For the first few years, tea plants are delicate. They need irrigation, which can be costly. Eventually, though, their roots will reach six feet into the ground.

The tea plants cannot be harvested until they are about five years old. Great Mississippi estimates that over those five years, when the tea plants generated no income, it spent $100,000 per acre, with the biggest cost being the plants. Once established, though, the plants can produce tea for more than a century.

Theres a big upfront cost, but if you can survive that its basically a money printing machine, Gipson said.

Great Mississippi will harvest tea from April to October. When new shoots rise about the table-flat shrubs, they are plucked. Green tea uses the bud and the first two leaves. Most black tea uses the same, although Great Mississippi includes the third leaf in its black tea. An oolong tea might use the bud and up to the sixth leaf.

After being plucked, the tea is withered, or spread out so the leaves lose moisture and become pliable. Black and oolong teas are rolled, rupturing the cell walls and creating oxidation that darkens the leaves. Shaqing (literally killing the green) stops oxidation through steaming, baking, sun drying or tossing the leaves in a wok.

Each step changes the flavors of the finished tea. Mastering that process is an art.

In the 1960s, Lipton created experimental tea farms in Georgia, Florida, Alabama, Mississippi and onWadmalaw Island in South Carolina. Lipton, however, abandoned the idea of growing U.S. tea in the late 1980s, and the company sold the Wadmalaw Island farm to Mack Fleming, the farms final manager, and Bill Hall, a third-generation tea taster from the U.K. The pair launched the Charleston Tea Plantation with big plans for their American Classic brand.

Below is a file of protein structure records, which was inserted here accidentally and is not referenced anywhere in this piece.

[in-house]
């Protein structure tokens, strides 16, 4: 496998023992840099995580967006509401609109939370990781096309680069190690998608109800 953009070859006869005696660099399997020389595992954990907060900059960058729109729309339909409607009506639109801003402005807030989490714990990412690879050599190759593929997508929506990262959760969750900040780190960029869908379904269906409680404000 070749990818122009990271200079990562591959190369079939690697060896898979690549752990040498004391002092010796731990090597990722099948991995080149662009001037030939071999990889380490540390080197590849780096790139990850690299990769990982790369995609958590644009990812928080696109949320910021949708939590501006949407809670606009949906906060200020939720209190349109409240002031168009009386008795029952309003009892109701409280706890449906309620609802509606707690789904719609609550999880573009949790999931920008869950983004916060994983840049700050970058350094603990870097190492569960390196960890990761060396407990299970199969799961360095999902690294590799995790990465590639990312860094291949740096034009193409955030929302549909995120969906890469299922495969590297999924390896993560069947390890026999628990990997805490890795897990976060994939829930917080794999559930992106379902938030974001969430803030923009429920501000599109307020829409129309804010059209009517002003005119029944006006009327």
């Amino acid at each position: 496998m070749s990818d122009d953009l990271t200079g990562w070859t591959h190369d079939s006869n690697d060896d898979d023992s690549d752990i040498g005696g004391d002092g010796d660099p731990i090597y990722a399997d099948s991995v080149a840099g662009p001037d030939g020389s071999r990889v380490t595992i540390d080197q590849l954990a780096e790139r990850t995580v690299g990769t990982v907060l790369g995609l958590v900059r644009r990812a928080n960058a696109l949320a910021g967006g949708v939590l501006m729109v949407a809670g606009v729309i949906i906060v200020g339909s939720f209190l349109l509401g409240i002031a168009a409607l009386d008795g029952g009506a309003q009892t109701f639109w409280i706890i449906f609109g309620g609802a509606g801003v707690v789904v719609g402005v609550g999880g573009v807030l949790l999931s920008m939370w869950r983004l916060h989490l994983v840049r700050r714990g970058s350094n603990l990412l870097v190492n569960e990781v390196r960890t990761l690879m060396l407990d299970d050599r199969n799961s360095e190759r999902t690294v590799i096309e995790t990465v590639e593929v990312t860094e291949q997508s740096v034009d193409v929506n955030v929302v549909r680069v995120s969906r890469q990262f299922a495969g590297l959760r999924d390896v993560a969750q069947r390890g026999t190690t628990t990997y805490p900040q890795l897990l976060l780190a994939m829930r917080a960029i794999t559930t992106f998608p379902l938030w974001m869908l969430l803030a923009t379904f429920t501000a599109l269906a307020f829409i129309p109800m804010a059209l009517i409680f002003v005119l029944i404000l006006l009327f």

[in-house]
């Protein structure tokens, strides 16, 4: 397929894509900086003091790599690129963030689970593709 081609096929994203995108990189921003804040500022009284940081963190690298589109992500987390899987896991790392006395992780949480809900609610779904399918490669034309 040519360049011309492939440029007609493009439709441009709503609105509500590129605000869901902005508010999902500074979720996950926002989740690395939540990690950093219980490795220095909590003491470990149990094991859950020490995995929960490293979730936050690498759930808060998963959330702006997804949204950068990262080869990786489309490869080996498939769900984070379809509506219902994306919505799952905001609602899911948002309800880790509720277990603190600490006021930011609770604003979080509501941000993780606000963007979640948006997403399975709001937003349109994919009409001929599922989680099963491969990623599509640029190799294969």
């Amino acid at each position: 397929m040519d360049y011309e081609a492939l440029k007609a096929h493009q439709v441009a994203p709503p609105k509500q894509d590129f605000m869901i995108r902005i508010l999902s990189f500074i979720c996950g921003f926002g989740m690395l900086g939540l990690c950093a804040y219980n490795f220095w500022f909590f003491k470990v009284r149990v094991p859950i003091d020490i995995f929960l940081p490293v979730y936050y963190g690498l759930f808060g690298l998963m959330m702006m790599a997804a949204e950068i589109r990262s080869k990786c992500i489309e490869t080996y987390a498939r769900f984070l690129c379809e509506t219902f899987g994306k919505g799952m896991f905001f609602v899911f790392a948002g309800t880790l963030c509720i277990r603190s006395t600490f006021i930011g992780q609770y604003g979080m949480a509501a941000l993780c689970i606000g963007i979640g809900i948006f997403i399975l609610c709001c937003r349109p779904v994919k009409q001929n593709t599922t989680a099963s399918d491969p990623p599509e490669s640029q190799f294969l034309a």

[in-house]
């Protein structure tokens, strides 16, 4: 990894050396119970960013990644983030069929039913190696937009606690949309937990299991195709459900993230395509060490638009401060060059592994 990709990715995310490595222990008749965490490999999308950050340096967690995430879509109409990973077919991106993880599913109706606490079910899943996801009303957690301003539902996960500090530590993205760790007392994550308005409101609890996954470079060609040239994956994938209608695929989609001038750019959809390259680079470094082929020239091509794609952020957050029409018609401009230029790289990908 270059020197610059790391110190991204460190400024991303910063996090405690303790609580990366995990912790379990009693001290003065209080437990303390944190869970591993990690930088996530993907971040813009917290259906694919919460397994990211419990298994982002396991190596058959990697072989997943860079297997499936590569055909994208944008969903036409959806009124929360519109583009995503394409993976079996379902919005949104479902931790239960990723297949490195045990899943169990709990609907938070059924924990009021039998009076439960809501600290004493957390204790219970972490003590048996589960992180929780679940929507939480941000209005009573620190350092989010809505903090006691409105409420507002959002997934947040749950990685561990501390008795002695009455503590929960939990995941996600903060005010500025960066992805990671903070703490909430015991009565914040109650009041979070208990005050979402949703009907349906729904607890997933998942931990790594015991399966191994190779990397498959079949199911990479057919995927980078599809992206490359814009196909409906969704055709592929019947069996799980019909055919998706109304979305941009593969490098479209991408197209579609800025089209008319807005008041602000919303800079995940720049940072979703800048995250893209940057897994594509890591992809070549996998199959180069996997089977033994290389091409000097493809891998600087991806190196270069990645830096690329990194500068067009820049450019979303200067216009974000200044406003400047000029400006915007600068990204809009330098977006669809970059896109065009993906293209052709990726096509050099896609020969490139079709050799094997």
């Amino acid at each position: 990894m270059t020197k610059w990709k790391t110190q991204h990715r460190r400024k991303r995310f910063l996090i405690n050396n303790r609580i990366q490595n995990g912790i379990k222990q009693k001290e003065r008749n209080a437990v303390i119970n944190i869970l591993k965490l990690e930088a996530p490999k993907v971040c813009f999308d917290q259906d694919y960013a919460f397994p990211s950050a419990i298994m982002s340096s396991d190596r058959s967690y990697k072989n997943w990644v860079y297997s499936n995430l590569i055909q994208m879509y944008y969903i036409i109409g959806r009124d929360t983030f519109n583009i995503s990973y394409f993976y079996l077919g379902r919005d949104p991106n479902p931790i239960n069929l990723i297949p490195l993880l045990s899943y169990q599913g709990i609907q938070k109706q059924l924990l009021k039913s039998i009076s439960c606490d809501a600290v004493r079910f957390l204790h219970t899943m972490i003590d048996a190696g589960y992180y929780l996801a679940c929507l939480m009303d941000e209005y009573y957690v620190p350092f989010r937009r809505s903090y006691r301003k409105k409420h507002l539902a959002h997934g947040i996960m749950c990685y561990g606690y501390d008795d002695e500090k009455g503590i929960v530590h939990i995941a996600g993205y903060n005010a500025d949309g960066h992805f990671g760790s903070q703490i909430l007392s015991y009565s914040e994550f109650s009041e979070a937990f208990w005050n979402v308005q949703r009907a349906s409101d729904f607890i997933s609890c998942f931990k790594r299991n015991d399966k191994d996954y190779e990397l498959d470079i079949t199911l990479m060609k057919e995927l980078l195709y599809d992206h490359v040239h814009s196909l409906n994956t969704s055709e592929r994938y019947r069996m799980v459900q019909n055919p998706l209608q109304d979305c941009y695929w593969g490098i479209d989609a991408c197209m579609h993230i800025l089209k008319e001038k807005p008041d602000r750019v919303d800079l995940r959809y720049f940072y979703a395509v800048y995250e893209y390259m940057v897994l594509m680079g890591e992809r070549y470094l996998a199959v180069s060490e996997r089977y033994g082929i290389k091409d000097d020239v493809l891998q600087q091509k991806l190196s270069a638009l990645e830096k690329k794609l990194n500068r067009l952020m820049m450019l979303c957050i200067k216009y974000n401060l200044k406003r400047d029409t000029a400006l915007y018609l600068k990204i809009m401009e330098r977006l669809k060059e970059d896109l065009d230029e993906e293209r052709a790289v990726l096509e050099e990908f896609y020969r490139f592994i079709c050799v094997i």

After more than three decades growing tea, Hall looked skeptically at the new farms that have launched in recent years.

Im all behind these people that are trying, but theres so much involved, he said. So I dont see it taking off.

For a time, the American Classics brand was sold on the shelves of Walmart and Whole Foods. Hall and Flemming, who died in 2018, even exported tea to Japan. By 2010, though, the farm had given up on grocery stores.

Supermarket chains are notorious for beating you down in price, Hall said.

The farm, owned since 2003 by Bigelowwith Hall as a partner, now sells its tea online, to gift shops and directly to its six million annual visitors.

No one today believes that American tea can compete with China, Kenya, India or Sri Lanka at making the low-priced, commodity produce that fills tea bags. But at this moment, more and more customers are willing to pay a premium for higher quality food.